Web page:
Dr. Kahn is an internationally recognized researcher, a Senior Investigator and Head of the Section on Integrative Physiology and Metabolism, the Mary K. Iacocca Professor of Medicine at Harvard Medical School and Vice Chairman of the Joslin Board. Educated at University of Louisville, he trained at Washington University and served as the Section Head of Cellular and Molecular Physiology of the Diabetes Branch of NIH. In 1981, he became Research Director of Joslin, and in 1984, Professor of Medicine at Harvard. In 1986 he was awarded the Iacocca Professorship. From 2000 to 2007 Dr. Kahn served as Joslin President and Director.

Dr. Kahn has received the highest scientific awards of the American Diabetes Association, U.S. Endocrine Society, British Diabetes and Endocrine Societies, Juvenile Diabetes Research Foundation, International Diabetes Federation and American Federation for Clinical Research, as well as many other honors, including election to the National Academy of Sciences and the Institute of Medicine. He chaired the congressionally established Diabetes Research Working Group and holds honorary doctorates from the Universities of Paris, Louisville and Geneva and an honorary professorship from Peking University.

Discoveries in Insulin Signaling
Over three decades, C. Ronald Kahn, M.D., and colleagues have literally defined the field of insulin signal transduction and mechanisms of altered signaling in disease. His laboratory discovered the insulin receptor tyrosine kinase, identified its first two major substrates and showed how these were linked in other intracellular molecules, especially phosphatidylinositol (PI) 3-kinase, to create a complex signaling network through which insulin exerts multiple effects on metabolism and growth. His laboratory demonstrated how this network is altered in insulin-resistant states, such as type 2 diabetes and obesity, and the impact of genetics and environment on these signaling functions.

In an elegant series of studies using genetically engineered mice, Kahn’s laboratory defined the role of the insulin receptor and various downstream molecules in insulin action and insulin resistance. This work includes creation and characterization of single-gene knockouts, compound knockouts (which mimic the polygenic nature of diabetes), multiple tissue-specific knockouts and the use of RNA interference in both cells and intact animals. These studies demonstrate the specific roles of each tissue in control of glucose and lipid metabolism and illustrate how the various signal molecules act to produce a complex integrated network where different substrates and molecules serve unique, complementary roles. Kahn’s laboratory showed that insulin receptors in tissues such as the brain, beta cells and endothelial cells also play important roles in normal and disease states, including obesity, hyperlipidemia, gallstone formation and Alzheimer’s disease.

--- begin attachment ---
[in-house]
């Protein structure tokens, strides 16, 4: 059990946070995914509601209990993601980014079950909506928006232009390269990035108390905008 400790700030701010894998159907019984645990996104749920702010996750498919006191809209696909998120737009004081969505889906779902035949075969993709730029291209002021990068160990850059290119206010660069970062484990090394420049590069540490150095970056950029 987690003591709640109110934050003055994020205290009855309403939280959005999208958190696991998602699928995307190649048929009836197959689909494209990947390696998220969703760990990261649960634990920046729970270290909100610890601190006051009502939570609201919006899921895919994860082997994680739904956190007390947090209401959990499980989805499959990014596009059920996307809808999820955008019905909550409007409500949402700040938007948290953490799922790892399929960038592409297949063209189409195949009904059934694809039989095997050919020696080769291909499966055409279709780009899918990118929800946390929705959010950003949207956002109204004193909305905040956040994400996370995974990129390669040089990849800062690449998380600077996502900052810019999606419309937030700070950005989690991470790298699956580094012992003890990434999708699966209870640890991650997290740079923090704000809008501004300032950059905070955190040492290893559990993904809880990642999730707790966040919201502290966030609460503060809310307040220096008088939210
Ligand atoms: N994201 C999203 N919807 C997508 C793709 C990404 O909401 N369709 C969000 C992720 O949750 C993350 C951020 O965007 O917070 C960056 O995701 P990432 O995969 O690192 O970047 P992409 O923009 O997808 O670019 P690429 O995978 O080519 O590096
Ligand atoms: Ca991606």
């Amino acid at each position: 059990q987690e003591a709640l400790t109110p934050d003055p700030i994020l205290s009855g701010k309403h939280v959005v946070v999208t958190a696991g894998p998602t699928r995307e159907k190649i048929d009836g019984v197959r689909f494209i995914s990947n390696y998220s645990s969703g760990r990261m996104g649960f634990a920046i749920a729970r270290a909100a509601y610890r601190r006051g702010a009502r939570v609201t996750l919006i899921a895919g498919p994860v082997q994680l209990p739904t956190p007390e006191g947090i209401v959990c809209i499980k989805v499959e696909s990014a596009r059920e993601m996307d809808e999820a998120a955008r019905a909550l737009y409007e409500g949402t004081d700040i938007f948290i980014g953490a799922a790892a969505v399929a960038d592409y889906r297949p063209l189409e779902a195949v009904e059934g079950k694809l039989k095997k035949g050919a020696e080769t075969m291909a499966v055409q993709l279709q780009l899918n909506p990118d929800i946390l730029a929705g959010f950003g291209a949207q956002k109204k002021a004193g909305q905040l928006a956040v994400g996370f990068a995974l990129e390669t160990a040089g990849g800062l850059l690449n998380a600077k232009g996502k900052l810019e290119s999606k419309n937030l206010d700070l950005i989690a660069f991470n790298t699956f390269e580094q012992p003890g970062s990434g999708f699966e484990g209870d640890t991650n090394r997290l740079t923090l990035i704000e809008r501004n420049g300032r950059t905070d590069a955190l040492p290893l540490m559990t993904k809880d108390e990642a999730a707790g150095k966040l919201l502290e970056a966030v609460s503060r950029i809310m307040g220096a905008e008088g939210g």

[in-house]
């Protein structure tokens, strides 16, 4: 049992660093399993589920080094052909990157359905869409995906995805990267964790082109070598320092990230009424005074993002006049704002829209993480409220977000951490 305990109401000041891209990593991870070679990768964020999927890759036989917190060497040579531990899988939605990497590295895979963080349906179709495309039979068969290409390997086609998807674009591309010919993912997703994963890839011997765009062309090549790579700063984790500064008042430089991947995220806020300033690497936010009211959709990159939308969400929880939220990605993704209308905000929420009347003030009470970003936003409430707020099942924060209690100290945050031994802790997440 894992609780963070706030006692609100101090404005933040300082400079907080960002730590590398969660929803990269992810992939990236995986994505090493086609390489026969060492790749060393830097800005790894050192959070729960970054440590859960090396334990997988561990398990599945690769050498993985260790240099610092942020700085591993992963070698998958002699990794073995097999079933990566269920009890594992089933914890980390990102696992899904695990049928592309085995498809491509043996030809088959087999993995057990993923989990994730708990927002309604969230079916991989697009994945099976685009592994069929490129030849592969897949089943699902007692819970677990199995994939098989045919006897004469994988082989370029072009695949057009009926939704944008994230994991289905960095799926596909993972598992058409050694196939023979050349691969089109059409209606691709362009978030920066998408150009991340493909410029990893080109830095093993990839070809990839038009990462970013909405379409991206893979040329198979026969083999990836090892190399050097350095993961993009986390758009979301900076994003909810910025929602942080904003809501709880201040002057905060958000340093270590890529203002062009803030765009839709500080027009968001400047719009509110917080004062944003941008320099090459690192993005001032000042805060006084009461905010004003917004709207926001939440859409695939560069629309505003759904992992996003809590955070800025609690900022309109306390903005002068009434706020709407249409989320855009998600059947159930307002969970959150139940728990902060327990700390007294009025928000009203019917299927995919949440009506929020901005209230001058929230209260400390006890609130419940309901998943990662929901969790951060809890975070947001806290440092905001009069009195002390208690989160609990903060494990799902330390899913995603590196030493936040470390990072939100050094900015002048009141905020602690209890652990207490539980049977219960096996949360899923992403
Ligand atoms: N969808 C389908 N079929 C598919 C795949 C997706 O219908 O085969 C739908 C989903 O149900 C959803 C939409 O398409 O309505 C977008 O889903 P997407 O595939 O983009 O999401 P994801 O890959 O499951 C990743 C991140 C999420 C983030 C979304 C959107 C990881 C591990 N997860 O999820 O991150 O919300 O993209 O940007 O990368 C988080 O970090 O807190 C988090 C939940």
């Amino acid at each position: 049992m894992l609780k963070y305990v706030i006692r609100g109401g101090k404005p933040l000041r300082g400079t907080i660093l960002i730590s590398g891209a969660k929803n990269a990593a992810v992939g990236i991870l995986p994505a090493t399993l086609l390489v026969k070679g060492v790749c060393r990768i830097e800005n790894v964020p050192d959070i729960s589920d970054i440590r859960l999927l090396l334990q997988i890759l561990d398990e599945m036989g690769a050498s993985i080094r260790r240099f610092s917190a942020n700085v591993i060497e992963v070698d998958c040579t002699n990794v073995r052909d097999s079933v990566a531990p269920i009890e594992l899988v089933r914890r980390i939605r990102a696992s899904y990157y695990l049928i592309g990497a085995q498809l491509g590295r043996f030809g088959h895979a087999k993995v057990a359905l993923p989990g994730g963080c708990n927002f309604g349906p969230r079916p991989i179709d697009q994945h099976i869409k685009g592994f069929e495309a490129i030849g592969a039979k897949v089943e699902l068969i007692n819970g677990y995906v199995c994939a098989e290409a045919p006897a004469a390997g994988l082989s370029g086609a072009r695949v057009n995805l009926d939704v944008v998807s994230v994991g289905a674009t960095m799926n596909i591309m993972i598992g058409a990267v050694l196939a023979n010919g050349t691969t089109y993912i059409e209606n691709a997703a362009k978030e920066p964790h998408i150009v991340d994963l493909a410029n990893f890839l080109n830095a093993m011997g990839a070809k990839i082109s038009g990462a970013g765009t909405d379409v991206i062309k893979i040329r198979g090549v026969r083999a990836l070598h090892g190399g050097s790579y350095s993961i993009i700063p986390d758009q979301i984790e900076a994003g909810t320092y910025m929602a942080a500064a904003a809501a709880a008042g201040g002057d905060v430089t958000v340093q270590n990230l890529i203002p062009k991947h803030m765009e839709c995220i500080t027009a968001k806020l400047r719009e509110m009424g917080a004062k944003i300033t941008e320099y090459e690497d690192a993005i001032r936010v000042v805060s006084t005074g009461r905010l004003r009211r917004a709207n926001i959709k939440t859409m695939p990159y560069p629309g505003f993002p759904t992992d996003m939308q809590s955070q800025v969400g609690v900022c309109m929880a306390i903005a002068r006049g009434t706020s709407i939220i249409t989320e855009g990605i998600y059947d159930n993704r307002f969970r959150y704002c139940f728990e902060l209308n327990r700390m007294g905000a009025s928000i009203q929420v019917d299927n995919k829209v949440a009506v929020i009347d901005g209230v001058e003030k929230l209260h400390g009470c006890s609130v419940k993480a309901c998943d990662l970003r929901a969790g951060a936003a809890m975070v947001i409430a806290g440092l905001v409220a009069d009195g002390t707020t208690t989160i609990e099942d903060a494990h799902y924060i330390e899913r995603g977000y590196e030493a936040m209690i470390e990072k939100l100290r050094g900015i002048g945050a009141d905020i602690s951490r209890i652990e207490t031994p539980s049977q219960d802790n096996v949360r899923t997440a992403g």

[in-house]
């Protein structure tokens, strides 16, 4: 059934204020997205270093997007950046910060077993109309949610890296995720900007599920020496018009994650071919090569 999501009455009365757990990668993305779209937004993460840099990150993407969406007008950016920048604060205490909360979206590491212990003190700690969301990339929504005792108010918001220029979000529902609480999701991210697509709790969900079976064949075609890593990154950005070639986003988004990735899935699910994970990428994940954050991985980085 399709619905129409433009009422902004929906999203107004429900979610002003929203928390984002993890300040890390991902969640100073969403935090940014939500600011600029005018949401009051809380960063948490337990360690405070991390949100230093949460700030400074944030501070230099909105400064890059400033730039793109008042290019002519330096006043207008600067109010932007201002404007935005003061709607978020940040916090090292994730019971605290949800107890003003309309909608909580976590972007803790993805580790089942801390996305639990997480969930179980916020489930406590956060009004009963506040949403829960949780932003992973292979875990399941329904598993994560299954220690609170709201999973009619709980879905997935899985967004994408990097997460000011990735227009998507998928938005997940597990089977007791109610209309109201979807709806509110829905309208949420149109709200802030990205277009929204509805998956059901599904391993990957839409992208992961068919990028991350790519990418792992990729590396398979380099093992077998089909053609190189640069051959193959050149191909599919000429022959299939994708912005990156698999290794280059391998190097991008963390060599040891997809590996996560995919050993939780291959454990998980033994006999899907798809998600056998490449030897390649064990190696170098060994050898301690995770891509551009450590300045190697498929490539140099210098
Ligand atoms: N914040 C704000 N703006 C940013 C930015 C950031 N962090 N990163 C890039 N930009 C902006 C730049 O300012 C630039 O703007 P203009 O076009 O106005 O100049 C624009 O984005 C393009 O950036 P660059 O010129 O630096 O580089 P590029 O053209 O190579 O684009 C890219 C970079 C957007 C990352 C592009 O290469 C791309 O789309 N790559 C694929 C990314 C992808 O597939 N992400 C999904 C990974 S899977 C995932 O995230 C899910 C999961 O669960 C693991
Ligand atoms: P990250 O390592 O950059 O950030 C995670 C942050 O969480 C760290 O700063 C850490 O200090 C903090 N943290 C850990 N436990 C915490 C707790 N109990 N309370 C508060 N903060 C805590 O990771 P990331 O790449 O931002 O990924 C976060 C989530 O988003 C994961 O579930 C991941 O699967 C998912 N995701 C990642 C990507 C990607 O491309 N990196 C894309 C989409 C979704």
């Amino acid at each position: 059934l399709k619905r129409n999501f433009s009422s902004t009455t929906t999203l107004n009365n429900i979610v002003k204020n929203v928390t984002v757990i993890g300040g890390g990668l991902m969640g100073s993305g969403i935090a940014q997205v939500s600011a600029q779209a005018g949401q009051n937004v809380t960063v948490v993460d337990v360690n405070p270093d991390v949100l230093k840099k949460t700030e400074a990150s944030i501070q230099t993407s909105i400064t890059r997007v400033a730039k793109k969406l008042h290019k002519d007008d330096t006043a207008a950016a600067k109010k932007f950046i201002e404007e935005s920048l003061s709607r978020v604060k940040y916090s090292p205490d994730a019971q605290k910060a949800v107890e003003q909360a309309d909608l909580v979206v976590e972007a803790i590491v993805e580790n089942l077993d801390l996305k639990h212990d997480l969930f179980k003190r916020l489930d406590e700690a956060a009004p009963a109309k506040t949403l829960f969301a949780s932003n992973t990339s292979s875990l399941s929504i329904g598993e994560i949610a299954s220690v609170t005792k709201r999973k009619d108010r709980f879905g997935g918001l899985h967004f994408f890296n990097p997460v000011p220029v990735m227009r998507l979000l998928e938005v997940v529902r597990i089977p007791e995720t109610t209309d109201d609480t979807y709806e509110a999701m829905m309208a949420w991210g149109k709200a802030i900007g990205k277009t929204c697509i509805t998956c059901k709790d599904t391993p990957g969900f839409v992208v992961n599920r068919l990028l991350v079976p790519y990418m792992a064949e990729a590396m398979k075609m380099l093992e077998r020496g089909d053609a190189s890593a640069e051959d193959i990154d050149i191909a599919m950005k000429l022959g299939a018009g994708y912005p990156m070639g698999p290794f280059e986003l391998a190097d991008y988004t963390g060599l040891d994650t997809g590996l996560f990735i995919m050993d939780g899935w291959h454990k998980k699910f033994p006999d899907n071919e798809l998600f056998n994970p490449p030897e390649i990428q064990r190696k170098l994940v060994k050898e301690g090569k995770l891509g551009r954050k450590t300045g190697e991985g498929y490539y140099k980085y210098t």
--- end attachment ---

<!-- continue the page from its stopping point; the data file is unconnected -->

Exploring Fat Cell Biology
Additionally, Kahn’s laboratory defined the roles of insulin and IGF-1 signaling on adipocyte development and function. Using both gene expression and fat transplantation, Kahn’s lab identified differences between white fat in different areas of the body, which may account for why people with abdominal obesity are more prone to developing diabetes than people with peripheral obesity. The fundamental genes controlling developmental patterning may play a role in determining the amount and function of fat in different depots.

Leveraging New Genetic Technologies
Dr. Kahn leads a large consortium of investigators at multiple institutions using gene and protein expression studies to define obesity, diabetes and other insulin-resistant states (the Diabetes Genome Anatomy Project). These studies have defined the role of genes and the environment in the development of type 2 diabetes. Several new pathways in the pathogenesis of type 2 diabetes have been elucidated, including the role of the genes of mitochondrial oxidative phosphorylation, the role of developmental genes in fat distribution and obesity, and the role of the altered gene expression in pancreatic beta cells in islet function. This research also provides insight about new targets for the treatment or prevention of this disease. 

Selected References

Taniguchi CM, Emanuelli B, Kahn CR.  Critical nodes in signalling pathways: insights into insulin action. Nat Rev Mol Cell Biol 7:85-96, 2006.

Gesta S, Bluher M, Yamamoto Y, Norris AW, Berndt J, Kralisch S, Boucher J, Lewis C, Kahn CR.   Evidence for a role of developmental genes in the origin of obesity and body fat distribution. Proc Natl Acad Sci U S A 103:6676-6681, 2006.

Gunton JE, Kulkarni RN, Yim S, Okada T, Hawthorne WJ, Tseng YH, Roberson RS, Ricordi C, O’Connell PJ, Gonzalez FJ, Kahn CR.  Loss of ARNT/HIF1b mediates altered gene expression and pancreatic islet dysfunction in human type 2 diabetes. Cell 122:337-349, 2005.

Blüher M, Kahn BB, Kahn CR.  Extended longevity in mice lacking the insulin receptor in adipose tissue. Science 299:572-574, 2003.